Fruitcake recipe

Up betimes, and with Sir W. Batten to Woolwich, where first we went on board the Ruby, French prize, the only ship of war we have taken from any of our enemies this year. It seems a very good ship, but with galleries quite round the sterne to walk in as a balcone, which will be taken down. She had also about forty good brass guns, but will make little amends to our loss in The Prince.
Thence to the Ropeyarde and the other yards to do several businesses, he and I also did buy some apples and pork; by the same token the butcher commended it as the best in England for cloath and colour. And for his beef, says he, “Look how fat it is; the lean appears only here and there a speck, like beauty-spots.”
Having done at Woolwich, we to Deptford (it being very cold upon the water), and there did also a little more business, and so home, I reading all the way to make end of the “Bondman” (which the oftener I read the more I like), and begun “The Duchesse of Malfy;” which seems a good play.
At home to dinner, and there come Mr. Pierce, surgeon, to see me, and after I had eat something, he and I and my wife by coach to Westminster, she set us down at White Hall, and she to her brother’s. I up into the House, and among other things walked a good while with the Serjeant Trumpet, who tells me, as I wished, that the King’s Italian here is about setting three parts for trumpets, and shall teach some to sound them, and believes they will be admirable musique. I also walked with Sir Stephen Fox an houre, and good discourse of publique business with him, who seems very much satisfied with my discourse, and desired more of my acquaintance.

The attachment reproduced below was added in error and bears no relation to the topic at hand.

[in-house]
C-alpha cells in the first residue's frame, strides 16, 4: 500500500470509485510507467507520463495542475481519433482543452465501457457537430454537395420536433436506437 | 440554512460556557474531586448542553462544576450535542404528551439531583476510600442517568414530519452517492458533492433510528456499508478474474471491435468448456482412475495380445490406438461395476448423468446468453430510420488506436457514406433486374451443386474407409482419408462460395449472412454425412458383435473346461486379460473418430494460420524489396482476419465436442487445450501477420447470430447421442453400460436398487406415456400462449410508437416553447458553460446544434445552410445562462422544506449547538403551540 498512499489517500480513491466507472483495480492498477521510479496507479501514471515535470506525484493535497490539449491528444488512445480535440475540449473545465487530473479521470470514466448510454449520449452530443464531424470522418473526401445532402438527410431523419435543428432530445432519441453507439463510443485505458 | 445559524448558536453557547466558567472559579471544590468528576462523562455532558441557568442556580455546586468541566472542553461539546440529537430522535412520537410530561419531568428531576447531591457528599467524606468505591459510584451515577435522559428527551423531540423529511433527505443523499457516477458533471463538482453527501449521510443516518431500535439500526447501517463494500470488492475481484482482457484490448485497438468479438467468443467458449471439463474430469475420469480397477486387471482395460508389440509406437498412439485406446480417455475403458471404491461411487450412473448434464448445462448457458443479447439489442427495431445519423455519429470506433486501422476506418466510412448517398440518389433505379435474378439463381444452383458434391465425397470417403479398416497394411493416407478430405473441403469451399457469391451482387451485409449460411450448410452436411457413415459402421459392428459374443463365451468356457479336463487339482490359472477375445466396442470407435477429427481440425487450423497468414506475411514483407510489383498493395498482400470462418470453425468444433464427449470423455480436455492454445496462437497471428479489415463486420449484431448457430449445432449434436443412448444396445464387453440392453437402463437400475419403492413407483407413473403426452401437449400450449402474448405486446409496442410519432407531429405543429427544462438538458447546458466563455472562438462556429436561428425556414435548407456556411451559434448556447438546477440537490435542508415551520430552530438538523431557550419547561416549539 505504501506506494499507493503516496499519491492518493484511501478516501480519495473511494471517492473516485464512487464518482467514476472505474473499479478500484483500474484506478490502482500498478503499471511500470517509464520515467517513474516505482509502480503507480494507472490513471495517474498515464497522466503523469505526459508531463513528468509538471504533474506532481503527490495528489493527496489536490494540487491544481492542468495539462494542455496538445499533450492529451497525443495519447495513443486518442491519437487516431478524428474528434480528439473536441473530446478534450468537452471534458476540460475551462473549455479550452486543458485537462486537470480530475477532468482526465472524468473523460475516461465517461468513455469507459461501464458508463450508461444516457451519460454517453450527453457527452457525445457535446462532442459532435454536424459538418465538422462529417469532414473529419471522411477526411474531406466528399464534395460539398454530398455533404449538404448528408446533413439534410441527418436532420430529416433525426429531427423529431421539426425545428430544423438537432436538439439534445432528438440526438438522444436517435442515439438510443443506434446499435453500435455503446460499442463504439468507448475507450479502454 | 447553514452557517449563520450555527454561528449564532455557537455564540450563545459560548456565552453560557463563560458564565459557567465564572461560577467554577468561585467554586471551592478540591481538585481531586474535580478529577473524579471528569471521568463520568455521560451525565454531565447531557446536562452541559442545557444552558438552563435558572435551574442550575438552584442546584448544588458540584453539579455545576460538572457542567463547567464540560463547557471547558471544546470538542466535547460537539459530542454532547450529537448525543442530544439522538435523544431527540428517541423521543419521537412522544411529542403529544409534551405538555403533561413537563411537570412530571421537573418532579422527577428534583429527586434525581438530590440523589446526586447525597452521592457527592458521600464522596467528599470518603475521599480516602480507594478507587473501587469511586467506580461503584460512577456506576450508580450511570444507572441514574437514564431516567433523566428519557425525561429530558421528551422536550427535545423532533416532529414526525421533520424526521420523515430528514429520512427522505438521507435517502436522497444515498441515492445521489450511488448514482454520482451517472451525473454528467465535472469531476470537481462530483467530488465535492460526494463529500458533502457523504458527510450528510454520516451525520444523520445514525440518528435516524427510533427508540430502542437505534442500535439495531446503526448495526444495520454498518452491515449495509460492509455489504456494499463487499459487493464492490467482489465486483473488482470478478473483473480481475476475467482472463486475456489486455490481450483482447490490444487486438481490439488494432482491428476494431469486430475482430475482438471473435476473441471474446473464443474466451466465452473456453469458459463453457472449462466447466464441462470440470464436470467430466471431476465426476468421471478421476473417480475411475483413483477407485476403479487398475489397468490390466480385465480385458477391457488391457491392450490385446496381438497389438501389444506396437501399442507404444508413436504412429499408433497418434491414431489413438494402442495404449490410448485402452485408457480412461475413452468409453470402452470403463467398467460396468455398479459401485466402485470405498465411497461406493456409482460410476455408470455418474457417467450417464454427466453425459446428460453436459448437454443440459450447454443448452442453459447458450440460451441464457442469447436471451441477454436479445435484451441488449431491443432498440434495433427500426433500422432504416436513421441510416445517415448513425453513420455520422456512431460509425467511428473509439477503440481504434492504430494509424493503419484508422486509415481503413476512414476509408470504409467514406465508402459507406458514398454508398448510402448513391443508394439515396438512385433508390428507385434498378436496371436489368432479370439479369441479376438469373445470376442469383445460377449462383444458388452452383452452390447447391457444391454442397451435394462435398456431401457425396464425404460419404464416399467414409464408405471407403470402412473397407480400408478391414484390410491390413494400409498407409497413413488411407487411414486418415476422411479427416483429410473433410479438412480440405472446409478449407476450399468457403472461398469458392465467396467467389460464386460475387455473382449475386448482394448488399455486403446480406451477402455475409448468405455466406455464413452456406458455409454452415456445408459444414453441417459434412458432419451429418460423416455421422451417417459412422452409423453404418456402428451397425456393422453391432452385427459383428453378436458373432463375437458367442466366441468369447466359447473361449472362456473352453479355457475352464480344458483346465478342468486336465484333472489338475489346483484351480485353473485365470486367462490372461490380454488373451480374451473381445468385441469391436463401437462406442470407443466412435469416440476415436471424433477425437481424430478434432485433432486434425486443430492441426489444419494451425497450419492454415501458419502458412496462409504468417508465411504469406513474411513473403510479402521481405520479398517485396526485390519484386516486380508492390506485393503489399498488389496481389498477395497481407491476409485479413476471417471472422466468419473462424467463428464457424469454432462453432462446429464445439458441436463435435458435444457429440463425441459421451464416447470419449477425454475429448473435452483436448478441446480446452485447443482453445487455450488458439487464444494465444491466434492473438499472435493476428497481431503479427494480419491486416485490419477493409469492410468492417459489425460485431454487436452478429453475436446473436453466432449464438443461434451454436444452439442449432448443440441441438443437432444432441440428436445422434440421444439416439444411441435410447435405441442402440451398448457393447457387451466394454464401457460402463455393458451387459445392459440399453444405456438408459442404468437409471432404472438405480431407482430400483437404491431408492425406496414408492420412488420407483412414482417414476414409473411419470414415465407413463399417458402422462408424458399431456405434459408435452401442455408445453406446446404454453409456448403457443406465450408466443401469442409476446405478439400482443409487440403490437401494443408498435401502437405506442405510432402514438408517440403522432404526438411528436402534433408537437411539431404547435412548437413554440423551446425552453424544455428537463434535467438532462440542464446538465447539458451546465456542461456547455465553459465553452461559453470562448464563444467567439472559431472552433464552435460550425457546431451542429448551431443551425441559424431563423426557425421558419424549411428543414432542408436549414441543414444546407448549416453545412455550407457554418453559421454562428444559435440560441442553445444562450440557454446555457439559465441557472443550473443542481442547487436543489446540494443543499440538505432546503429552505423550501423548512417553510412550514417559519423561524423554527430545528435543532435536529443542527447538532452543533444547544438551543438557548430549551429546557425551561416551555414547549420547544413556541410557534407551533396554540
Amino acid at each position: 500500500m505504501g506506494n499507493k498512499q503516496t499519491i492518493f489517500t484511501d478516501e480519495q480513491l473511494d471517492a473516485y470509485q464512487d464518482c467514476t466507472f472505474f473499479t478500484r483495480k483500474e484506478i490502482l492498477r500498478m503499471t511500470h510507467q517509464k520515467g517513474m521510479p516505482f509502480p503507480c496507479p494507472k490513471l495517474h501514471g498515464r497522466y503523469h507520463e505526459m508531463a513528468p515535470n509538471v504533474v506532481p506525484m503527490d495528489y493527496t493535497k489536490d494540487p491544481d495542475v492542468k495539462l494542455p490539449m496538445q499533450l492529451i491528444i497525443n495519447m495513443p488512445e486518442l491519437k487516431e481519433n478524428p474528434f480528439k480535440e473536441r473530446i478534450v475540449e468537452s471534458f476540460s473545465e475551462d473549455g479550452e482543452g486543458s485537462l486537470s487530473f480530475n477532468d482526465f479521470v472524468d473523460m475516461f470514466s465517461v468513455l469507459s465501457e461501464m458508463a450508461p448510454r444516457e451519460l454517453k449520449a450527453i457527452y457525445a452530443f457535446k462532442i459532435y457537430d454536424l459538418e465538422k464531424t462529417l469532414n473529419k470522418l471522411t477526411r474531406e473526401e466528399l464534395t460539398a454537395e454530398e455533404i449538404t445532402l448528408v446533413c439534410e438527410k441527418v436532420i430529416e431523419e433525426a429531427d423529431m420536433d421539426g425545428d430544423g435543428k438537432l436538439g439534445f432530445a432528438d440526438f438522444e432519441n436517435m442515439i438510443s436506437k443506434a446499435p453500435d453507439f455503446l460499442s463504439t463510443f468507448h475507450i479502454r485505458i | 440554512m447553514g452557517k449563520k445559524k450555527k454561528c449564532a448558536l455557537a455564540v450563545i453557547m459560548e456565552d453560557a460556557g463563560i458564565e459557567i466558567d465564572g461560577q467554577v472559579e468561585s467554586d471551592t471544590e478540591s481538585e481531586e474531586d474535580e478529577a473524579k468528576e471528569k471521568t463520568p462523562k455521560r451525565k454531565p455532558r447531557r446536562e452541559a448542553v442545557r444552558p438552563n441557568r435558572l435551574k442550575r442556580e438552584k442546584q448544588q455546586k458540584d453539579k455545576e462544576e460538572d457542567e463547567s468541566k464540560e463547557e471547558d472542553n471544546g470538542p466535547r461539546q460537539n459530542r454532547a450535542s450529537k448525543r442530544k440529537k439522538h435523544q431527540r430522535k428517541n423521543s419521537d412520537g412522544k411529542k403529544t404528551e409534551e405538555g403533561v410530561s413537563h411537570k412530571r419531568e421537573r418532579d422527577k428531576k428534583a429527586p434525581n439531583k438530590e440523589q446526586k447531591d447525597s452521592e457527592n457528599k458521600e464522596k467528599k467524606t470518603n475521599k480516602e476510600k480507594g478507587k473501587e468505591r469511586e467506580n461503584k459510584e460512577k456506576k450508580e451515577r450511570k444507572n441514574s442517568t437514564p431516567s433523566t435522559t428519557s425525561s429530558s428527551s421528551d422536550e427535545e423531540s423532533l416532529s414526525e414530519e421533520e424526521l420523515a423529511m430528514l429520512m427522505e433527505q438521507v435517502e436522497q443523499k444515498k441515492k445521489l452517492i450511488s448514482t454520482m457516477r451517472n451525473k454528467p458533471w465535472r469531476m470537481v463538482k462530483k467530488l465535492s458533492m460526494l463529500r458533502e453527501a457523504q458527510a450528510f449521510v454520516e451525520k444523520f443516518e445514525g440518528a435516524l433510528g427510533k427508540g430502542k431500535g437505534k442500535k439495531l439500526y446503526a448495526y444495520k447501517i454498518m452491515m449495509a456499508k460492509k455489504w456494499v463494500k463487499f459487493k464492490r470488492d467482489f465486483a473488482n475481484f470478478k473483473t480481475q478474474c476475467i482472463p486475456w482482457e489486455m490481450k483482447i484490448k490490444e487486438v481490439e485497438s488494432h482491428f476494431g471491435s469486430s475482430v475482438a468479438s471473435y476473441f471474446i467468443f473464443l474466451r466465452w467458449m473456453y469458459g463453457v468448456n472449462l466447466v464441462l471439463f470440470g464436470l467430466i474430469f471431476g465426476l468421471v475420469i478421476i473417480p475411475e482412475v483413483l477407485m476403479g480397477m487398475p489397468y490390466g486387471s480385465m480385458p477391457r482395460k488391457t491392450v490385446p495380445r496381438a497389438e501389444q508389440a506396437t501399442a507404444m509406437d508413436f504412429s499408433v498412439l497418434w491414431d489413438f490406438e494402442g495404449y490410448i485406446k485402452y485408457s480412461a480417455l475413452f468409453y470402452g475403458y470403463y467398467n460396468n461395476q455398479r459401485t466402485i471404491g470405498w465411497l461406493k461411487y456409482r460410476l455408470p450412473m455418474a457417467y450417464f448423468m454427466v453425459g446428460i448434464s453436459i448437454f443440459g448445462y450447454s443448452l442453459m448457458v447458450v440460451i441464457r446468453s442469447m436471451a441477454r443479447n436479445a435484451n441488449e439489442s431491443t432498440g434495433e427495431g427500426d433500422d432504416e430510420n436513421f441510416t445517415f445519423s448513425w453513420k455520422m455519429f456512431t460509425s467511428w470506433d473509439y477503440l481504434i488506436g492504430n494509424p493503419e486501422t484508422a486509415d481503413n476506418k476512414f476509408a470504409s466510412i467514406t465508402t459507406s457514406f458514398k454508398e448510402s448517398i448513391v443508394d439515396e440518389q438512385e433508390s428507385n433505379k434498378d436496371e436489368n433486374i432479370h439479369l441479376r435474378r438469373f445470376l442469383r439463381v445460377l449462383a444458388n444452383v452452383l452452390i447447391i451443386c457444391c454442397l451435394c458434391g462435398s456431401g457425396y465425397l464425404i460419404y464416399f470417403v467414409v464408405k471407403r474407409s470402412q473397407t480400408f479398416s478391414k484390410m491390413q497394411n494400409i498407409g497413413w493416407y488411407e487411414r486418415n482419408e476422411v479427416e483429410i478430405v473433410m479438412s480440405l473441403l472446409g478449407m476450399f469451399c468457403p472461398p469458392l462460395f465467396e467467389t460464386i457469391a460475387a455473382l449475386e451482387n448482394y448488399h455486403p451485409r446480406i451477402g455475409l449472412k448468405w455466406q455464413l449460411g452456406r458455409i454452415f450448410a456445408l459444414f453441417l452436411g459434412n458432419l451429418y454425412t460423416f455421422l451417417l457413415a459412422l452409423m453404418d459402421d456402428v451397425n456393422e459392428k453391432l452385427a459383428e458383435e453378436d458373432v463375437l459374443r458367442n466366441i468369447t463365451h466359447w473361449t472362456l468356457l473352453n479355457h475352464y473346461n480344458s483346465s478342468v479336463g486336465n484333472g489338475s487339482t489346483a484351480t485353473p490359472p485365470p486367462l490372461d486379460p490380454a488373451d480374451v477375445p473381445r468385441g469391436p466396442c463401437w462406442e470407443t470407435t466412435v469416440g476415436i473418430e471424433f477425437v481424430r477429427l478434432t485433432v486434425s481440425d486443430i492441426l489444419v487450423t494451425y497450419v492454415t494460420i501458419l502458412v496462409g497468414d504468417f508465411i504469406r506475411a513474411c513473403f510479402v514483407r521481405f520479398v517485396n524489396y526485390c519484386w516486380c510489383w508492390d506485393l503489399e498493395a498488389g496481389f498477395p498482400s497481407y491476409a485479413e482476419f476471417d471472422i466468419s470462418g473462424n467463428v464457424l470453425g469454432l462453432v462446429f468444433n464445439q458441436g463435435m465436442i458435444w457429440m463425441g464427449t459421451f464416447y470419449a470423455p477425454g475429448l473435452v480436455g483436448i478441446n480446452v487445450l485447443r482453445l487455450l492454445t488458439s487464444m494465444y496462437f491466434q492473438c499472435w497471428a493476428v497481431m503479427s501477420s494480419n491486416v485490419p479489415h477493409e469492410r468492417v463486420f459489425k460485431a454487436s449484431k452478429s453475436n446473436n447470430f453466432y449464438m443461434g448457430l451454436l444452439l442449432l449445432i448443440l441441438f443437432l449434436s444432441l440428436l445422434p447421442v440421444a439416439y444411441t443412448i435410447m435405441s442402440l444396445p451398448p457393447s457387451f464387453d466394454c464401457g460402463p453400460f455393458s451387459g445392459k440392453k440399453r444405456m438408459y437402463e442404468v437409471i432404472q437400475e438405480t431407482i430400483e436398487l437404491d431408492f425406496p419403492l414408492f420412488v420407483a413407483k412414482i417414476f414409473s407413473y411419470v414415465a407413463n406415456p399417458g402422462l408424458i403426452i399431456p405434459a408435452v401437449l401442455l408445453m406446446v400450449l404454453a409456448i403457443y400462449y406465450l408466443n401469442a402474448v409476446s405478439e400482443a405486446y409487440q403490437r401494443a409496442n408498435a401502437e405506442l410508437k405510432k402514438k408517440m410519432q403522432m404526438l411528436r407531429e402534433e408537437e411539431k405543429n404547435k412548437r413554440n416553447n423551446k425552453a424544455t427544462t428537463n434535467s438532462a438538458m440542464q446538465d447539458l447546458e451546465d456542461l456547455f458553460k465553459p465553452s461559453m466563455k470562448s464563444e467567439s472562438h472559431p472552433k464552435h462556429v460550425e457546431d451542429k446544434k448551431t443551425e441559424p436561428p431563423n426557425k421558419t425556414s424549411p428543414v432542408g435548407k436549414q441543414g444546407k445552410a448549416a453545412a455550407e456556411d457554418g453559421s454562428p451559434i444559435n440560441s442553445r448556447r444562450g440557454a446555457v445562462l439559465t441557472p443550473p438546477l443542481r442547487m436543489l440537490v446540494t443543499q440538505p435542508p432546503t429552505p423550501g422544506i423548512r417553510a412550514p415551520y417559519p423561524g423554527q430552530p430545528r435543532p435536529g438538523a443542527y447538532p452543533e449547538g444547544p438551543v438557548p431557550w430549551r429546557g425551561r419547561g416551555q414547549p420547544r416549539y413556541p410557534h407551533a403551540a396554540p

Then comes out the King and Duke of York from the Council, and so I spoke awhile to Sir W. Coventry about some office business, and so called my wife (her brother being now a little better than he was), and so home, and I to my chamber to do some business, and then to supper and to bed.

take forty brass apples
pork and beef fat
pears like cold little trumpets

teach them the discourse
of rot and sin and supper


Erasure poem derived from The Diary of Samuel Pepys, Friday 2 November 1666.

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